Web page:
Amsterdam Centraal awaited us as we alighted from the Sprinter. We made our way out and if I am not mistaken, the plaza directly in front of Amsterdam Centraal has been under construction for the past 10 years, which is how long it has been since I last visited Amsterdam. Maybe they were constructing in stages or something.
Get the iAmsterdam card. We got ours for €50 per person valid for 48 hours
The tourist centre for Amsterdam is located slightly off centre to the left as you walk out from the main entrance. We were there to get our iAmsterdam card, which is almost equivalent to the Paris Museum Pass, except that it includes a public transport card. Ours cost €50 for 48 hours, starting from the time you first activate the card. There is a booklet that list down all the various discounts and offer associated with the card for your perusal.
Walking in Amsterdam requires full attention, your eyes must be on the lookout and your ears tuned to the ding of the bicycle bell. Cyclists in Amsterdam are notorious for being impatient and we saw a few examples as we crossed the busy intersection of Prins Hendrikkade. “Don’t just look down, try looking up at the street houses,” I told the wife. “Noticed how they seemed to be leaning outwards.”
“This was quite useful in the olden days because there wasn’t Ikea and their flat packed furniture. So it was quite hard to make it upstairs due to the narrow stairs. They had to hoist it up.”
“Interesting,” followed by the camera click.
In a city famous for the Red Light District, do not be surprised by the fact that this church lies right in the centre of it. Built in 1300, for the sailors and dedicated to St. Nicholas. The Oude Kerk is covered by the iAmsterdam pass but because the World Press Photo was having their exhibition, another cover charge of €3 per person was required. This is a sneaky way of marking up the price despite us having prepaid for the admission.
However, the most interesting thing with regards to the church is the choir chairs located inside. Get the free laminated card from the admission counter that identify some of the interesting stories behind the carvings on the choir chairs. Some have totally no meaning at all, whilst some are illustrations of famous proverbs and sayings.
- Money doesn’t fall out of my arse
- Sitting between 2 chairs
- Banging your head against a brick wall
- Don’t pull too hard on a weak rope
Red Light District
Circling the church is the infamous Red Light District. Make your way along the canal and choose any of the narrow alleyways to enter. Do not worry, it is quite safe to venture in the day. “Where are they?” the wife asked innocently. “Just look through the windows,” came the reply. “Whoa!” Looks like someone just found what they came for.
No photography allowed at the Red Light District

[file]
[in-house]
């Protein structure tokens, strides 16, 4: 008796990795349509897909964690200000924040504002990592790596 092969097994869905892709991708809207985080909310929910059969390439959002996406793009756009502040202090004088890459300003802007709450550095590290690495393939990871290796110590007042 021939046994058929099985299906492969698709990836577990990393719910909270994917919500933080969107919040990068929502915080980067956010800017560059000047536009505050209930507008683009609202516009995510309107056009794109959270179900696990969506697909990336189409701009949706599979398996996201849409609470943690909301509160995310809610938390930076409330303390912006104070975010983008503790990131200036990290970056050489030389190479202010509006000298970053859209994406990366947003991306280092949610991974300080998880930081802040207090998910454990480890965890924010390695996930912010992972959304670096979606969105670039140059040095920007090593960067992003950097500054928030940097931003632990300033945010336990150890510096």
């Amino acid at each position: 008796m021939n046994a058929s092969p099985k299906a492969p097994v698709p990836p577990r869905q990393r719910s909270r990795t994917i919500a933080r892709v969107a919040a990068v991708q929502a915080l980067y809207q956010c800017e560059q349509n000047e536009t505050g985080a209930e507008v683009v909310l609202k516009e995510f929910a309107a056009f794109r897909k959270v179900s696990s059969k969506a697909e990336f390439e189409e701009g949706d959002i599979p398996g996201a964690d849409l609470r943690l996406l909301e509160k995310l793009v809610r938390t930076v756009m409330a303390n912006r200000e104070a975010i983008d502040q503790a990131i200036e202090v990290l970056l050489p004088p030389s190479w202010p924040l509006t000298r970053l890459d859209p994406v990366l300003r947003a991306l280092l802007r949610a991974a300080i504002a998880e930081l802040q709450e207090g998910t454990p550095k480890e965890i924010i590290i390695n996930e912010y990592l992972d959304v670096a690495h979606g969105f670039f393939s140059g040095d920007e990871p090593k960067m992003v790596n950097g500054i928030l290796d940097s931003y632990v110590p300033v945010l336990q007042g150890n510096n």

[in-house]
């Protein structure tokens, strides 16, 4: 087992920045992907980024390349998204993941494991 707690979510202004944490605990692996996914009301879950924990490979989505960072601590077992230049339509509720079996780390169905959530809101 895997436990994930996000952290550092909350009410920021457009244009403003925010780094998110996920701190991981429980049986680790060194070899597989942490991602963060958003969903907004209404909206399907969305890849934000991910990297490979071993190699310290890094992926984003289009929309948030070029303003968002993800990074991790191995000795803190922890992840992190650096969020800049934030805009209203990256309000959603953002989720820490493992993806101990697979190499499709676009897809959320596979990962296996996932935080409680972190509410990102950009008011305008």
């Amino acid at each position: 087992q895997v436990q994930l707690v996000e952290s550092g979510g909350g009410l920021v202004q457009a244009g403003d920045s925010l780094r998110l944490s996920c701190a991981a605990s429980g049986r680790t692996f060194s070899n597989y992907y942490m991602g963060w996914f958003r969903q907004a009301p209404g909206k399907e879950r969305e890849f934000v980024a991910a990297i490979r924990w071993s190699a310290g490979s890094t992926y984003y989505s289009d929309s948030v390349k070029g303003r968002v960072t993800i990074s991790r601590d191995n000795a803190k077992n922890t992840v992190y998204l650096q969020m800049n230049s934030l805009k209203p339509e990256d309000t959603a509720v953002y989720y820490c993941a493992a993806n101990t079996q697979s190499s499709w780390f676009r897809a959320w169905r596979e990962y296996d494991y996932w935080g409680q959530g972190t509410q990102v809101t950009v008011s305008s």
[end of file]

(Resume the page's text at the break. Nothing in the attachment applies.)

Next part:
A word of warning though — No photography/videography allowed.
We were bombarded with various shapes and sizes of panty-and-bra-clad women along the alleys. Posturing and gesturing at the people walking by. Some looked disdainfully at the sightseers like us, while some were winking and hitting on the horny men.
“So this is it?” asked the wife. “Yes. Sort of. There are a couple more alleyways.”
“I’m hungry,” said the wife. I know, that didn’t sound right when mentioned at such an area. So we both laughed it off as we double back towards Oude Kerk.
If you prefer to know more about prostitution, there is a Prostitution Info Centre just behind the Oude Kerk. I kid you not.
Located around one of the corners at Nieuwmarkt, two canals away from the Oude Kerk is this little shop suggested by one of the spotters at Spotted By Locals — Café Stevens.
We felt warmed up upon entering the premises, most probably due to the curtains covering the entrance, preventing the cold air from flowing in. The wooden floor creaked underneath us. We made our way to one of the empty tables next to the wide windows overlooking De Waag. A nice place for people watching if you asked me.
Recommended at Café Stevens — bitterballen. €4.80 for 6 of them
If you are looking for some local chatter, you could always hit the bar. The menu was already on the table but I knew what we had to order as recommended — the bitterballen. It costs €4.80 for 6 bitterballens, this meat-based ball-shaped fried snack comes with hot curry paste inside. One small bite and the mixture of curry paste and minced meat fills up your mouth. Perfect for the cold weather.
People watching in Amsterdam is slightly different, it is more of looking at cyclists rather than people walking past. We were quite amazed as how they zip around corners without stopping, using their little bells to warn pedestrians and basically enjoying themselves on a car-free road.
After warming ourselves up with bitterballen, you might think that we were crazy to try out something cold. But since we were the really crazy ones, we went ahead and had some gelato. This little shop called Ijssalon Tofani lies on Klovniersburgwal 16, do not let the road name fool you, it is the street right across Café Stevens.
Try the chocolate or the coffee
If gelato is not your type of food for a cold day, they serve coffee too, or actually espresso. Do not let the shabby façade dissuade you from entering, once inside, made your way to the counter and order up some gelato. The price is €1.20 per scoop and if you believe what the locals say, this is the best gelato in town. Tip: try the chocolate.
(to be continued)